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The book is follows the point of view of a boy whose family lives in a sort of vacation spot for the real world. In their world, there are orchestrated battles and magic for the visitors to spectate and they're exploited to a certain extent. The story progresses where the boy gains power and becomes a leader of sorts and orchestrated a final battle.

I read it at least a decade ago and can't for the life of me remember the title. I know it's not much to go off, but I'm hoping that maybe someone remembers the book.

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Dark Lord of Derkholm, by Diana Wynne Jones. (The link is to the Wikipedia entry, which informs me that the British editions of this book begin the title with the word "the." I don't know why anyone thought omitting that word would make any difference in the sales figures on the American site of the Atlantic.)

Cover of "Dark Lord of Derkholm" by Diana Wynne Jones. A dark, horned figure with red eyes flies on a griffon against a background of flames. An army of armored figures shoot arrows at the griffon from underneath.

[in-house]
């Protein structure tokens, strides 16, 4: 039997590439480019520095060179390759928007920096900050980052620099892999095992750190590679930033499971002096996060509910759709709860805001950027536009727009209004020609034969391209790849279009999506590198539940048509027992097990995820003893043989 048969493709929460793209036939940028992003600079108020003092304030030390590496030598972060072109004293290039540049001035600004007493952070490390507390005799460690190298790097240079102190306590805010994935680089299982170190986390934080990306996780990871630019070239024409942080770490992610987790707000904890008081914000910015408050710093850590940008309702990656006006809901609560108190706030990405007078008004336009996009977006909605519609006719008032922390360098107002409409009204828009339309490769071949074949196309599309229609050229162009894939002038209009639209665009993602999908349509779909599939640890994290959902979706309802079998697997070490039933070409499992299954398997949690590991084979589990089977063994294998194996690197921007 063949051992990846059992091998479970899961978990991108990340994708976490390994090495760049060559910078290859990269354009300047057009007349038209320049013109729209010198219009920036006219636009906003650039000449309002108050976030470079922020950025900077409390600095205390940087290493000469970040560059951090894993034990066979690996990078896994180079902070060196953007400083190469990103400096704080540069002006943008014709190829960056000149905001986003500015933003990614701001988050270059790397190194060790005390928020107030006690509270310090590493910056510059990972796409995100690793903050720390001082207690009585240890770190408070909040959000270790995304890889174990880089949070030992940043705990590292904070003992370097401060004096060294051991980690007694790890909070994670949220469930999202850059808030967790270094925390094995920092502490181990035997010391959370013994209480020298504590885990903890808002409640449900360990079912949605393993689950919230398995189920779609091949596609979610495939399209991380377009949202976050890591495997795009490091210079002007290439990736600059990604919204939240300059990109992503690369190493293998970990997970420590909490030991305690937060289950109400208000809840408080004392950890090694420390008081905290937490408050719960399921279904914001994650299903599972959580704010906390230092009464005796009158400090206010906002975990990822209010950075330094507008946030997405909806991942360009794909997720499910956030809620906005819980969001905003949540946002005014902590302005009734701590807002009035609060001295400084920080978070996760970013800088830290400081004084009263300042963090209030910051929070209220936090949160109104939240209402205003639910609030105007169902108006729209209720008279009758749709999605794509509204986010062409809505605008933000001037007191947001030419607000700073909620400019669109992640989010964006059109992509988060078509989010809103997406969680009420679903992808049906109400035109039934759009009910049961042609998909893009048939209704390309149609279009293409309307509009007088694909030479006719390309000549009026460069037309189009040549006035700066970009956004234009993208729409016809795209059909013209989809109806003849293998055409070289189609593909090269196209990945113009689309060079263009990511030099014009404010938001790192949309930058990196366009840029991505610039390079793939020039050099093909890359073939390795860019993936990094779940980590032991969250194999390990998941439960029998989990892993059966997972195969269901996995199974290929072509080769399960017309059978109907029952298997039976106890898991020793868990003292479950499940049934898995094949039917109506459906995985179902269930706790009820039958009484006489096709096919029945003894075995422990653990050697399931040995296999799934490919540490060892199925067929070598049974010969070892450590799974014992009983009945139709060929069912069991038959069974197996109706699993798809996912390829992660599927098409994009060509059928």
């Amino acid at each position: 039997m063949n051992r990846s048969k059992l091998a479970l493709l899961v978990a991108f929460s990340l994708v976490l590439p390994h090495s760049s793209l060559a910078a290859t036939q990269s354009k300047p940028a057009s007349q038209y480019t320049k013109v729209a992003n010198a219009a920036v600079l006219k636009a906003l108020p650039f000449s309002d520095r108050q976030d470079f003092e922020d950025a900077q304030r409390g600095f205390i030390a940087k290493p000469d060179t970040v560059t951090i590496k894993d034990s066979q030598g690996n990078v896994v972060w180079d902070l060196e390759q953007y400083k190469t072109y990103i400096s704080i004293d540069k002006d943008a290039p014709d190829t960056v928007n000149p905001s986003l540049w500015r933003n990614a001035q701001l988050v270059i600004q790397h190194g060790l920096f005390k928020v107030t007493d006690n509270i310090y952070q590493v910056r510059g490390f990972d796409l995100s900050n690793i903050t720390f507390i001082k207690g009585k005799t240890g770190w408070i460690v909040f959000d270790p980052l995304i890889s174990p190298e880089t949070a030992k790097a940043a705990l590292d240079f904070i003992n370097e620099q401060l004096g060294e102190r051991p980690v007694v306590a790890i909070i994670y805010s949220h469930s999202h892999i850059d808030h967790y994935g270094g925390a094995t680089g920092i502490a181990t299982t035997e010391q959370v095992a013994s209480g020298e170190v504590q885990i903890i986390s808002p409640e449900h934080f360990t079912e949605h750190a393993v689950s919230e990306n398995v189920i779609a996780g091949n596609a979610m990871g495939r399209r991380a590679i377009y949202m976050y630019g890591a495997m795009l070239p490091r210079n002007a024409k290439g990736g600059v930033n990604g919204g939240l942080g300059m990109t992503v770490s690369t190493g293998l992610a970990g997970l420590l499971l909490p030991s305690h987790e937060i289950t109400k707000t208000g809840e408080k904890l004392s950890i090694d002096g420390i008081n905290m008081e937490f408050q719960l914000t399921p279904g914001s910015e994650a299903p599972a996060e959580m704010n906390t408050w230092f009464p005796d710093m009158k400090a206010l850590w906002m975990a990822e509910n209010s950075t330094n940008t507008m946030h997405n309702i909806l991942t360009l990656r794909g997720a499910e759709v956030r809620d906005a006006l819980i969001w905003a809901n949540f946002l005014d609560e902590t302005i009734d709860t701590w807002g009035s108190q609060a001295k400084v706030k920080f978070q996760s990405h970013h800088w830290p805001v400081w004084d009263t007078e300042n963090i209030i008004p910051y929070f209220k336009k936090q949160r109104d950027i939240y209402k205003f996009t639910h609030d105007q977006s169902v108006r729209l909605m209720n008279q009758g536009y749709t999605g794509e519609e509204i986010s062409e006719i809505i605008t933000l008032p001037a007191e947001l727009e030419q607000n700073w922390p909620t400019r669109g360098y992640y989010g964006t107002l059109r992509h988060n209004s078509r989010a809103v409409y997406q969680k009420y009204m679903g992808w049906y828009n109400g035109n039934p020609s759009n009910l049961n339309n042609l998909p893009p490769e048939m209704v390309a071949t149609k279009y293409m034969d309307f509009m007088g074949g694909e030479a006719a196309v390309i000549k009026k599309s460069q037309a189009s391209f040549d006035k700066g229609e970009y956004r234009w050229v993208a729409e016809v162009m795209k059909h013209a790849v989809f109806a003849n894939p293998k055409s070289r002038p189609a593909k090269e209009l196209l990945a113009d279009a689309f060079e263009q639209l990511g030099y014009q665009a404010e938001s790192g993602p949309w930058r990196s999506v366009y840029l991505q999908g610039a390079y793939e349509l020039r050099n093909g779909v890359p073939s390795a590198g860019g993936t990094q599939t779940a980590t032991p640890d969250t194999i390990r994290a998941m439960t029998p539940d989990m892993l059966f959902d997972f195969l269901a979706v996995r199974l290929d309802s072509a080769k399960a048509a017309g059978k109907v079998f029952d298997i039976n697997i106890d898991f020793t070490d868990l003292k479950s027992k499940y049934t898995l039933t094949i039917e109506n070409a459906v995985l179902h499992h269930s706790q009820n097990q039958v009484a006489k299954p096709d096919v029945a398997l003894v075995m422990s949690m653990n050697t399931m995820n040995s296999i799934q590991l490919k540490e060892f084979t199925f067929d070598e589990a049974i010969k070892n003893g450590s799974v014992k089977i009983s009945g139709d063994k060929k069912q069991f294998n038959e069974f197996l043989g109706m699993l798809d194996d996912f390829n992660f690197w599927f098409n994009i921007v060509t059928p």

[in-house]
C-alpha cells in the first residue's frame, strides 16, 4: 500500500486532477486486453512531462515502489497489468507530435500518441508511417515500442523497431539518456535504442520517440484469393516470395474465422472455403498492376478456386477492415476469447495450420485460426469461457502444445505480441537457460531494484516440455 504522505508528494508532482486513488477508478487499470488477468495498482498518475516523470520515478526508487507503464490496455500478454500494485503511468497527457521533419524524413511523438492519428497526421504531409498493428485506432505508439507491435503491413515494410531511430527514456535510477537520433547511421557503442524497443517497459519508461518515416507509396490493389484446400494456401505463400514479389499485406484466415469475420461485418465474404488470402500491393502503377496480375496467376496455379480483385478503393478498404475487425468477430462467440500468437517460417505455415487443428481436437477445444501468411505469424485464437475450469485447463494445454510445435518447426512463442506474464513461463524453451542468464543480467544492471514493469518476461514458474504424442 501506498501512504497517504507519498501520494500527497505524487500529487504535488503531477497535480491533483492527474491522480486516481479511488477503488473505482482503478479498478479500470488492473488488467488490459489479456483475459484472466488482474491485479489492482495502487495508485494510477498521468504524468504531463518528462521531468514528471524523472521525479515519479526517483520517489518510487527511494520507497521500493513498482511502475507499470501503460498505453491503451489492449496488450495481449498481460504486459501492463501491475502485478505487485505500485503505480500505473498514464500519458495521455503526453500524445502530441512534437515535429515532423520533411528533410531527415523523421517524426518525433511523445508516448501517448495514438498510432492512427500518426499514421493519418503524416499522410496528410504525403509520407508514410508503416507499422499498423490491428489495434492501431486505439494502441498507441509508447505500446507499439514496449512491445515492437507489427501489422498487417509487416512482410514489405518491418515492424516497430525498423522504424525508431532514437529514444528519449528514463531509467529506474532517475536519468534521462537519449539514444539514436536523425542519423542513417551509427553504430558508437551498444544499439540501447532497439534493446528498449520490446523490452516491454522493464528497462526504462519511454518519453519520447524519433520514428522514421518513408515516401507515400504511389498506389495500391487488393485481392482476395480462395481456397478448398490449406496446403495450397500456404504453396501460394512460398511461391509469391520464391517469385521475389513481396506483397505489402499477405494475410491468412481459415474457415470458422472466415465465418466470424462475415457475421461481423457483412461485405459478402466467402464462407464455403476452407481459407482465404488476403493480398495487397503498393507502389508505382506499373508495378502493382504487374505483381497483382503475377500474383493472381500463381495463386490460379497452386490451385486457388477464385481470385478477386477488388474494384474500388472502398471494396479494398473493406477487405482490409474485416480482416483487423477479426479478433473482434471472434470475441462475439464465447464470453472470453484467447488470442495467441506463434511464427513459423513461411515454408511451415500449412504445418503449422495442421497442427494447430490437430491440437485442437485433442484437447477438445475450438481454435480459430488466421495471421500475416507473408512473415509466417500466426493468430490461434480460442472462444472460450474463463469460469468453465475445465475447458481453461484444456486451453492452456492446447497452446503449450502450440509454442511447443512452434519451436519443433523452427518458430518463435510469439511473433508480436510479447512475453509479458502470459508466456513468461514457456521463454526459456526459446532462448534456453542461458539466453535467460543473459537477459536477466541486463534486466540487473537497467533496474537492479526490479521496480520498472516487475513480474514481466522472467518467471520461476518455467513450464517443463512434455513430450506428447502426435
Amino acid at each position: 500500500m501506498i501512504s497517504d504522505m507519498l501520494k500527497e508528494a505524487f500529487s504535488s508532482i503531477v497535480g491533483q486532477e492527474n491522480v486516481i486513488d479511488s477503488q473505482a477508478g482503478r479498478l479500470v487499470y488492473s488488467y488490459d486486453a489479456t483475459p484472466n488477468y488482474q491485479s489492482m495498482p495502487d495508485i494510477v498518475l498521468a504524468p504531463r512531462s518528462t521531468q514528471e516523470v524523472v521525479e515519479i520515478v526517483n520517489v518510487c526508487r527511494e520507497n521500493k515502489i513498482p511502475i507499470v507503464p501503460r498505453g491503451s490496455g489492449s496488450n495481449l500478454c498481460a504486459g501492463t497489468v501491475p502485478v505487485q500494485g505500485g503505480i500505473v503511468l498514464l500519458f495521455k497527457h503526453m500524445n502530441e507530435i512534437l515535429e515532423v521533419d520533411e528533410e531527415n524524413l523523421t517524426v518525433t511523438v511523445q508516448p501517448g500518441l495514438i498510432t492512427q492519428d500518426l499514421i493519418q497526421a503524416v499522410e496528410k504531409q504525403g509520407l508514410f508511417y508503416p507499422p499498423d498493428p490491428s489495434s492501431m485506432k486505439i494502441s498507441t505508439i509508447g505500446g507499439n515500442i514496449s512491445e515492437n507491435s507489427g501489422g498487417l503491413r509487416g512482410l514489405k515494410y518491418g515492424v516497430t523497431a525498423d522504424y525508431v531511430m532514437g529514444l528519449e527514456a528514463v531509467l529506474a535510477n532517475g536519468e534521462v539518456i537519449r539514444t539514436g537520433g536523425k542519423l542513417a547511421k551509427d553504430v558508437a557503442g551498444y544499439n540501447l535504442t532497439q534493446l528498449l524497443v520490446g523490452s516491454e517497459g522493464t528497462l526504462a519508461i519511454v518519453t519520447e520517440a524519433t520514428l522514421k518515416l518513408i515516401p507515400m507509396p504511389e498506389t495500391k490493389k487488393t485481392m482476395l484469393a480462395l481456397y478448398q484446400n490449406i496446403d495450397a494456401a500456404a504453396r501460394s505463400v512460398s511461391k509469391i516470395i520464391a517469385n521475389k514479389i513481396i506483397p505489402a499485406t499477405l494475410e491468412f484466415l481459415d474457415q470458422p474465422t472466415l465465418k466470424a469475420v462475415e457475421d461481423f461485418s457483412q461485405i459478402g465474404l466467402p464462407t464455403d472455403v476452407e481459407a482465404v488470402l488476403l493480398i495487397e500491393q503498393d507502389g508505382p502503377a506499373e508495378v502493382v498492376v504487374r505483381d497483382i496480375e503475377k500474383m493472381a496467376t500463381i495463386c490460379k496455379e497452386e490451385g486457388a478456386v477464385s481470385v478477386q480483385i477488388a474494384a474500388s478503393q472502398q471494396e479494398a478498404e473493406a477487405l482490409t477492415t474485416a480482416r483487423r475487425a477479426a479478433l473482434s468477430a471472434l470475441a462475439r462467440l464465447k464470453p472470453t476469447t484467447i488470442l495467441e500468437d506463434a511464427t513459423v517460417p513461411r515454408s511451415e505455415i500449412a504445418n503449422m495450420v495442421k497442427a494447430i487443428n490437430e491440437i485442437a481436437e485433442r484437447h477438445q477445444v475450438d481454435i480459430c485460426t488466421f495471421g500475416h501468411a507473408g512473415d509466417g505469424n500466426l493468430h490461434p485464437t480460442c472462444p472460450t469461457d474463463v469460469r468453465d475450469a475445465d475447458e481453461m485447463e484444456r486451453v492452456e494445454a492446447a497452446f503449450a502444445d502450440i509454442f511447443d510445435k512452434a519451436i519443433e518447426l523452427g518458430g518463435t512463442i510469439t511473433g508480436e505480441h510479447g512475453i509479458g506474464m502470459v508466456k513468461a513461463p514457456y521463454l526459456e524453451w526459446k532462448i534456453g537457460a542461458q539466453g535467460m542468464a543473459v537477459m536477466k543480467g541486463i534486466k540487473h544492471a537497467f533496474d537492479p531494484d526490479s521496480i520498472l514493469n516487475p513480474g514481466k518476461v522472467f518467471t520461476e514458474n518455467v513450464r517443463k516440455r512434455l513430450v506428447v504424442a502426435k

The basic premise is much as you describe. Allow me to quote two quick paragraphs from the Wikipedia entry to illustrate that we definitely are talking about the same novel.

A fantasy world is dominated by its destructive tourist industry. "Mr. Chesney's Pilgrim Parties" arrange for annual group tours, evidently from our world, to experience all the cliches: wise Wizard Guides, attacks from Leathery-Winged Avians, the Glamorous Enchantress, the evil Dark Lord. It is a devastating show: farmlands are laid waste, people slain, and so on.

The head of Wizards University, Querida, determines a way to end the tours. The apparently incompetent wizard Derk will be the next Dark Lord, and son Blade the Wizard Guide for the final tour. Querida overcomes objections all around and the plan is underway.

Blade is the name of the adolescent boy you remembered -- the kid who is assigned to be a guide for some of those tourists from our world. (As I recall, he uses magic to grow a beard so he will look old enough to be taken seriously.)

The whole story is something of a spoof of the popular idea that a small group of individuals can be banded together on the spur of the moment and somehow successfully complete the Great Quest to destroy the Dark Lord, thereby supposedly freeing the rest of this fantasy world from his evil influence. (You may have heard that J.R.R. Tolkien once wrote an epic fantasy with a plot that proceeded along those general lines . . . and his approach has been imitated at least once or twice since then. Perhaps more often than that! Apparently, Diana Wynne Jones felt it was time to shake things up a bit by suggesting such things are likely to be staged.)

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